Bypassing Bandwidth

The explosive growth of Internet has more than just computer junkies crying out for greater bandwidth to move data-heavy files. And information technology companies want to find a solution by moving away from the constraints of wires to direct satellite beams.

The explosive growth of Internet has more than just computer junkies crying out for greater bandwidth to move data-heavy files. And information technology companies want to find a solution by moving away from the constraints of wires to direct satellite beams.

The problem is that even personal computers with seemingly infinite processing power are slowed down by a lack of bandwidth when they try to communicate with other computers or networks over traditional phone lines. Telephone lines are limited by the amount of information they can process at a time and large files -- especially images -- can take 15 minutes or more to download. Heavy computer users were the first to complain. But as more people try to access the Internet and computer applications move towards multimedia, bandwidth limitations will increasingly become a problem. But many firms are racing to introduce products that shorten the time it takes PC users to receive information.

Coupling the personal computer with existing broadband networks is the latest computer trend that cable companies, Internet service providers, and traditional infotech firms are marketing.

What's important is that companies are taking advantage of infrastructure that is already out there, said a White House official. "These ideas are important in getting us into thinking about an evolving National Information Infrastructure where all different technologies will converge."

Two firms have recently announced services that allow home computer users and small businesses to capture loads of information quickly and at a reasonable cost.

A SATELLITE LINK

Hughes Network Systems of Germantown, Md., will next year begin selling a 24-inch satellite dish for receiving data on a personal computer. The firm plans to market its product, called DirecPC, to business and computer enthusiasts as a faster way to receive software, documents, news, stock quotes, and digitized sound or video from a wide number of sources. Information from the Internet can also be transmitted.

DirecPC users equipped with a 9,600 baud modem would experience a 40-fold increase in speed in receiving material, said Tom McPherson, vice president and general manager of DirecPC.

IBM announced in October that it plans to use the Hughes satellite service as a way to distribute updates of software to corporate customers.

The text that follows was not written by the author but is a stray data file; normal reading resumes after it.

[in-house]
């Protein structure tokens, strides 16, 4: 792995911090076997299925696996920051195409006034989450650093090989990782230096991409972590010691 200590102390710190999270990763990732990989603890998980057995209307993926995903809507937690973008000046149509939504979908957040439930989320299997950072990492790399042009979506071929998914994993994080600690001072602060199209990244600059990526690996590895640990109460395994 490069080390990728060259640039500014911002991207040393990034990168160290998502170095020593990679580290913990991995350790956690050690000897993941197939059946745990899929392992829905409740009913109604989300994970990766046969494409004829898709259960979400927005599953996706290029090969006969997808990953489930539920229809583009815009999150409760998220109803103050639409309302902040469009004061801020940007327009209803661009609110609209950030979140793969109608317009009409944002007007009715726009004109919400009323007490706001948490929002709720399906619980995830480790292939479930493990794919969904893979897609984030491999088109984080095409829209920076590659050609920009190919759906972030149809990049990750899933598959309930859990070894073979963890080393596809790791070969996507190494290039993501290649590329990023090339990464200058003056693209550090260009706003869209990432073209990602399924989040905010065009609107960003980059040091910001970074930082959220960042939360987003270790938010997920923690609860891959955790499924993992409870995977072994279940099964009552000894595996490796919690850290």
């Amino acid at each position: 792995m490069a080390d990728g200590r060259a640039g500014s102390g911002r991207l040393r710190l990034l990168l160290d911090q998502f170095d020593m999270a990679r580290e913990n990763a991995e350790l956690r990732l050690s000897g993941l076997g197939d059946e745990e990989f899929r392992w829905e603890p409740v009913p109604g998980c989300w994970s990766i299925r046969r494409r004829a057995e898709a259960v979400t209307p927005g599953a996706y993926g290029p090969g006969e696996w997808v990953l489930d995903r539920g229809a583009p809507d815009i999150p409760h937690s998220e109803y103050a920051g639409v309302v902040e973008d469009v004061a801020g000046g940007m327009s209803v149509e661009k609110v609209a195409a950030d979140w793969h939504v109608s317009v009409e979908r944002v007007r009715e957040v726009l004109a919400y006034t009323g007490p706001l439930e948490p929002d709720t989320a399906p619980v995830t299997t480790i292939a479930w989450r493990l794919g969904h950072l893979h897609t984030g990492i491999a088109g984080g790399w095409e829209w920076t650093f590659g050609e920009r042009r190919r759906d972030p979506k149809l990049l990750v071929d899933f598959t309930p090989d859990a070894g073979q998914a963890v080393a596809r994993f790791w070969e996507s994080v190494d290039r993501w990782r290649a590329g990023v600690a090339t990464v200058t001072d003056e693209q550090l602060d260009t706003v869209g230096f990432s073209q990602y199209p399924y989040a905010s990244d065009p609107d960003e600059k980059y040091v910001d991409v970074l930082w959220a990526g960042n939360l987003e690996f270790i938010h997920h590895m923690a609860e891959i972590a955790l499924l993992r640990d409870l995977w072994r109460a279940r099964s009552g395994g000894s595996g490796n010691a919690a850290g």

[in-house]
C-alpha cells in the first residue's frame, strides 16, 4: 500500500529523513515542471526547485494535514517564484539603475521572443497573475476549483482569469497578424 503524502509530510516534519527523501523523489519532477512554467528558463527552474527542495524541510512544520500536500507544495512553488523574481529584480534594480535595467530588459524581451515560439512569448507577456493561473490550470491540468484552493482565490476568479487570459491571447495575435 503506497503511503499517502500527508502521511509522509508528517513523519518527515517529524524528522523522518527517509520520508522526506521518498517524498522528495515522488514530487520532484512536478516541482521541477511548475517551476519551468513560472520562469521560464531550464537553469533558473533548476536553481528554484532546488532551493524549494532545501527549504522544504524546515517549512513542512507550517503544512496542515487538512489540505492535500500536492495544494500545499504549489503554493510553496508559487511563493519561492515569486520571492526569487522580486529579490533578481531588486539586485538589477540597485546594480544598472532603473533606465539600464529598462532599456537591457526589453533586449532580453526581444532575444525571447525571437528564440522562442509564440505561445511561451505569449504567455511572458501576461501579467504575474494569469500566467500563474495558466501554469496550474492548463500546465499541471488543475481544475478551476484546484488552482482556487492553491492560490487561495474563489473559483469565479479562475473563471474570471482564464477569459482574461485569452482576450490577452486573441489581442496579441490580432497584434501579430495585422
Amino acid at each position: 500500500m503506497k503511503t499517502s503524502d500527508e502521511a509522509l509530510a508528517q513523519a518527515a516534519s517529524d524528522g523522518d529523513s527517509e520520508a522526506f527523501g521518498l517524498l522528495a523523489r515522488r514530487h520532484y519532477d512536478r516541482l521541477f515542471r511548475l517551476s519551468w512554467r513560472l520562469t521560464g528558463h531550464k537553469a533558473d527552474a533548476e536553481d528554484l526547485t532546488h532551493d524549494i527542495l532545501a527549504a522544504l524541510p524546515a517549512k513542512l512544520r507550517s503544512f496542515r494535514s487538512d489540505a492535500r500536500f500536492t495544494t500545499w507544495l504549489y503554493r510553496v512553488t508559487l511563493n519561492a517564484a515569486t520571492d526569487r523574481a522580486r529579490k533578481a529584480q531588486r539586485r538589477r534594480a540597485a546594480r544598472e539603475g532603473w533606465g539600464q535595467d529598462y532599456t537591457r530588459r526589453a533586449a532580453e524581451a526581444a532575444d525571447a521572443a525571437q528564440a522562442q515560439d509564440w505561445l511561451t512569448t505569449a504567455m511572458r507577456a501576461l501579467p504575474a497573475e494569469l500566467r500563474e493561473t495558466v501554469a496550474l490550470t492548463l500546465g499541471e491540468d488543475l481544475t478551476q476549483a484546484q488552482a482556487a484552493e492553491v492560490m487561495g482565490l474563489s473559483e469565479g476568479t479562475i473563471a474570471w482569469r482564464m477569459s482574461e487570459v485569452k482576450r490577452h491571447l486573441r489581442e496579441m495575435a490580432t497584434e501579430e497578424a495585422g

"The breakthrough we have in price and performance means we have a lot of applications," McPherson said.

Customers will have to spend $1,495 on the receive-only satellite dish, PC component board, software and wiring. Hughes says it will then charge $15.95 a month for the satellite data service. The firm expects to make the service available by April.

In the future, Hughes hopes to offer one satellite dish capable of receiving both its DirecTV programming signal and data services.

A CABLE CONNECTION

Available this month for some small Massachusetts companies and home computer users, is another service that couples PCs with the same coaxial cables that now deliver cable television programs. Performance Systems Inc., a Herndon, Va.-based firm that provides access to the Internet, has teamed up with the third-largest cable TV company in the United States, Continental Cablevision in Boston.

For a $250 set-up fee and $99 per month charge, Continental Cablevision customers can receive the vast array of information accessible over the Internet through their television. PSI supplies a special modem and cable box that allows any TV to receive information from the Internet.

Targeted towards the telecommuter or the small business user, the cable-PC union will relay information at a rate of 500 kilobits per second, which is much faster than over today's phone lines, said PSI spokesman Jim Bergmann.

The service will first be offered in eastern Massachusetts and then spread to other Continental service areas in the eastern United States, according to the firm. PSI officials said the company also expects to strike similar deals with other cable operators.

Because most computer users, especially those in the home, want to consume much more information than they generate, one-way communications -- like both of these services offer -- will satisfy most user needs. The Hughes and the PSI services provide broader bandwidth only for receiving information; users would still send data and information requests over their phone lines.

Both satellites and cable can technically provide two-way communication, but at this time it would be too expensive for the average user.

WHAT ABOUT ISDN?

It's no surprise that traditional analog phone lines can not transmit data as fast as new graphical, multimedia applications demand. But for years many experts thought that digital phone lines, which can transmit data more quickly, would be readily in place by now. But even after the RBOCs have invested $10 billion in ISDN, which stands for Integrated Services Digital Network, the technology is still considered a telecom loser by many industry observers. ISDN, which is an integrated voice and data switching standard that sends information over digital circuits, is beginning to catch on among businesses, but the service is still considered too expensive. Costs to install an ISDN line and the necessary equipment are about $500, then a monthly fee and a per minute charge for data usage is commonly assessed.

And at least one telecom analyst, Jerry Lucas of McLean, Va.-based TeleStrategies, Inc., predicts ISDN won't be able to compete against future two-way cable TV technologies.


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